01/08/2009. Contributed by Gareth D. Jones
pub: TOR-UK. 402 page enlarged paperback. Price: £16.99 (UK). ISBN: 978-0-230-73860-7.
check out website: www.panmacmillan.com
Forget Asimov. In fact, forget anything you've ever read about robots before. In 'Twisted Metal', Tony Ballantyne has re-invented the robot and takes us in a new and startling direction. In a world entirely dominated by robots, organic life is viewed as vermin and all metal is viewed as a resource to make more robots.
Neighbouring states have differing philosophies as to how minds should be 'twisted' and these philosophies are built in to young robots as they are created. It is this philosophical battle that forms the heart of this novel, more so than the tale of conquest and destruction.
Initially, the way the robots are portrayed seems very bizarre. They are described as almost human, with human-like emotions and family units. They live in houses and appreciate art. Some arise spontaneously from the ground, while others are created by a mother and father. None of this makes sense at first. Why would robots evolve in the form of humans?
There are lots of parallels with human activity cleverly extrapolated from this premise and Tony Ballantyne develops a complex society that almost equates ours. Yet all the while, the robots display an inhumanness that belies the initial appearance, a callous attitude to the value of life that makes perfect senses in the world they inhabit.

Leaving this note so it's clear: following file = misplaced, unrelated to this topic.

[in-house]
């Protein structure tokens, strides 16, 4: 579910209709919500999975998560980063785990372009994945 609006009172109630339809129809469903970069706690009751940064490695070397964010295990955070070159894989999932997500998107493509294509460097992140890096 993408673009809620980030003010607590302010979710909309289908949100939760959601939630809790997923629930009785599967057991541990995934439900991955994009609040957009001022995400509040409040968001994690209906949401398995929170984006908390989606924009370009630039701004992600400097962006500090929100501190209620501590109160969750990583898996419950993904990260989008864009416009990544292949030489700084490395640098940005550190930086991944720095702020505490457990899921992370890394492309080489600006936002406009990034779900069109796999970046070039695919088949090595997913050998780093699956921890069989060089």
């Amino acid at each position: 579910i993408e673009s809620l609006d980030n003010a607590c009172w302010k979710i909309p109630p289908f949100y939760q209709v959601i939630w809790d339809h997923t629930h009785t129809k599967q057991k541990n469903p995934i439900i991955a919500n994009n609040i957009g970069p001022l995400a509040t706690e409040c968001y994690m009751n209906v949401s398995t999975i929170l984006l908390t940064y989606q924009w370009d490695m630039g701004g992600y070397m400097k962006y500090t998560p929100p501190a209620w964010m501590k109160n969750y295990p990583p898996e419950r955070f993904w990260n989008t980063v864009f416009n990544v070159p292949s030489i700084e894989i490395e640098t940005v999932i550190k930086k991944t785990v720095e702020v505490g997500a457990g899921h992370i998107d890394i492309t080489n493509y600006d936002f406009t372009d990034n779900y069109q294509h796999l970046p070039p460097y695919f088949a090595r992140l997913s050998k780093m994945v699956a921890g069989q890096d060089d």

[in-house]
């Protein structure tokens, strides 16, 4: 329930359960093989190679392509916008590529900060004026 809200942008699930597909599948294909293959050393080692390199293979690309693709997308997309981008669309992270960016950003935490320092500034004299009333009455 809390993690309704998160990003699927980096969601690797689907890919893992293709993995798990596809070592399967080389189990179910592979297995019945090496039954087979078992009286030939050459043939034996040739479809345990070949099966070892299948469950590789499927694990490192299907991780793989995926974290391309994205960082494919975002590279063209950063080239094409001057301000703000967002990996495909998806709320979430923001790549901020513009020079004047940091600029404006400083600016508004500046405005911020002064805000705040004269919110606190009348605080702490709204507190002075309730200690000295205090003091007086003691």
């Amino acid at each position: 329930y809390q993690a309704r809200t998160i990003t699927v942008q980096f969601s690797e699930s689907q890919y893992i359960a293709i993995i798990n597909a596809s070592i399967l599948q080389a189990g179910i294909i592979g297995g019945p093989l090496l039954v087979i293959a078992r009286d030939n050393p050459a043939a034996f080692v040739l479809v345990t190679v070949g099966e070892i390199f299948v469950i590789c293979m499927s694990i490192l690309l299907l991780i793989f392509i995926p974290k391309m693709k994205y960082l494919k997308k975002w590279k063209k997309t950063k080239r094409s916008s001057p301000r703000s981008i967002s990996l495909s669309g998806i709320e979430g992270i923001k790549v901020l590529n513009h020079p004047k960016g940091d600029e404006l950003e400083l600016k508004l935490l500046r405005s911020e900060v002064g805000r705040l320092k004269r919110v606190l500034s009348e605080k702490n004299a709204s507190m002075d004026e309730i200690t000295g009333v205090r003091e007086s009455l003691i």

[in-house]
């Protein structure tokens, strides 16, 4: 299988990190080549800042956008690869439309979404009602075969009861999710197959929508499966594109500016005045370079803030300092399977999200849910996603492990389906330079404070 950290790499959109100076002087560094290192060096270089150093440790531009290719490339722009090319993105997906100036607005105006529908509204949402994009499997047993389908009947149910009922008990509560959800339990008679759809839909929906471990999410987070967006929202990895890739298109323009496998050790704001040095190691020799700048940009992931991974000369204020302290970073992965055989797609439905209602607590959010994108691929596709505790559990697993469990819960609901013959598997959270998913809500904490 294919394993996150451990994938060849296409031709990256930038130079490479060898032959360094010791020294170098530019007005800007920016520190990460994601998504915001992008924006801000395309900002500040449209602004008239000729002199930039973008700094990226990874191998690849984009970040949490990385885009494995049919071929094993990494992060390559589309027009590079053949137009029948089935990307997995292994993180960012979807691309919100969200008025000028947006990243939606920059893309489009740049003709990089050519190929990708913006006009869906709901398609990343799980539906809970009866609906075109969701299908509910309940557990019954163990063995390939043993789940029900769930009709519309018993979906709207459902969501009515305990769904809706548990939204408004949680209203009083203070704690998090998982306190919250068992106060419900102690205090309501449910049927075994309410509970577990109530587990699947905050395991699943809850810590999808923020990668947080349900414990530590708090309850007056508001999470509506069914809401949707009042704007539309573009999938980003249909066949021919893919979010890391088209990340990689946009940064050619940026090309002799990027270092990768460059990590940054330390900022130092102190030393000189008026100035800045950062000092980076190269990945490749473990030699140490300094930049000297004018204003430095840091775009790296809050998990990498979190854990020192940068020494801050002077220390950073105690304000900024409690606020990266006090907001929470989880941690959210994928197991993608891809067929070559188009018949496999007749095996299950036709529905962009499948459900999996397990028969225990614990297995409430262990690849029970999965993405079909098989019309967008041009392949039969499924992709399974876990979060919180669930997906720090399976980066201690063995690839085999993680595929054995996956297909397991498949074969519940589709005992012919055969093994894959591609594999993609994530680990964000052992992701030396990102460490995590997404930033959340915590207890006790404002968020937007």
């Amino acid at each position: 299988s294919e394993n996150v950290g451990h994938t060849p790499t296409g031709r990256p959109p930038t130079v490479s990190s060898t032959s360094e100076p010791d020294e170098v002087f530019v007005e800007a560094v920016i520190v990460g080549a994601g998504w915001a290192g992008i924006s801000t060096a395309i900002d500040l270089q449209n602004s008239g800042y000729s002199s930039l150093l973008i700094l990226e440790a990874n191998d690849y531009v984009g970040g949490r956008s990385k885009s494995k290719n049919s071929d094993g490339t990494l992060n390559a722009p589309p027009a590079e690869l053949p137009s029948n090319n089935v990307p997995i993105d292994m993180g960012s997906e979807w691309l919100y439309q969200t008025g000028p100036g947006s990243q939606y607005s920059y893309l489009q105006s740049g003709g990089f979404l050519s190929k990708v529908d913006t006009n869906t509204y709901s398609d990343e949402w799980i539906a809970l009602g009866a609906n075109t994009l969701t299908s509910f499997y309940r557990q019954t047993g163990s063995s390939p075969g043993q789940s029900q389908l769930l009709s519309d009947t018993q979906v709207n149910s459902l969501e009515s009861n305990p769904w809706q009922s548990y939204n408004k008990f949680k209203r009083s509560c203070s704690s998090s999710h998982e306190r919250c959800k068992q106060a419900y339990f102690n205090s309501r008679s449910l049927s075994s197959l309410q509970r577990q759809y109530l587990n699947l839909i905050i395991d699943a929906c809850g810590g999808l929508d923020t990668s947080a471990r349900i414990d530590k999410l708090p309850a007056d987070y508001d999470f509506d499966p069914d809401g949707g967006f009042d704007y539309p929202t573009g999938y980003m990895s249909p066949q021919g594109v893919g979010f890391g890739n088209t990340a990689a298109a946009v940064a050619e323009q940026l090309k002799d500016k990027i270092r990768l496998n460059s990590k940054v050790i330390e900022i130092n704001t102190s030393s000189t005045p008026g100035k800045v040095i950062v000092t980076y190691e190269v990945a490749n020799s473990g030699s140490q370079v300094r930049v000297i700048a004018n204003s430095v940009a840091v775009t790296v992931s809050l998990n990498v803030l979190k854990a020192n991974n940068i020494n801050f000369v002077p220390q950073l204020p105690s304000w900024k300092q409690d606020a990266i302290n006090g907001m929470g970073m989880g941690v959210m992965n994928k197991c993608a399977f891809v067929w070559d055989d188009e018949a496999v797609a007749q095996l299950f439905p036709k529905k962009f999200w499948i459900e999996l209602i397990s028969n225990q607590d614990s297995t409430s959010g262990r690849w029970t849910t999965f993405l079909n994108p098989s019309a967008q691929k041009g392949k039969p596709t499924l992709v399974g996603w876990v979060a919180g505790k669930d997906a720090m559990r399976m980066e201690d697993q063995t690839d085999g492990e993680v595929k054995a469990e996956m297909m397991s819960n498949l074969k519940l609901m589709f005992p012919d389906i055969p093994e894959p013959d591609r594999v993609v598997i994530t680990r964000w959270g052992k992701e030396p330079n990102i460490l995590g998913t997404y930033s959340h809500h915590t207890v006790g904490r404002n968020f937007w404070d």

The story is told from several points of view. Kavan and Eleanor, soldiers of Artemis who are intent on conquering the entire continent of Shull. Karel and Susan whose lives in Turing City are about to be interrupted by the invading Artemesians and several other lesser characters who give us insight into the war. Among these is a robot with the fabulous name Banjo Macrodocious, one of my favourite character names ever. His mysterious appearances along with obscure clues to The Book Of Robots add more and deeper layers of mystery.
The plot is relentless, sweeping from one battle to the next, presenting the characters with a non-stop series of challenges, expanding our view of the world Penrose and its amazing inhabitants. Robots constantly replace body parts and even change their entire bodies, while struggling to change their mind. How can a robot feel pain or experience emotions? How can they be crippled or emotionally stunted? Like I said at the beginning, forget everything you thought you knew about robots. Read 'Twisted Metal' and discover them all over again.
Gareth D. Jones
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Stephen Hunt's novels - USA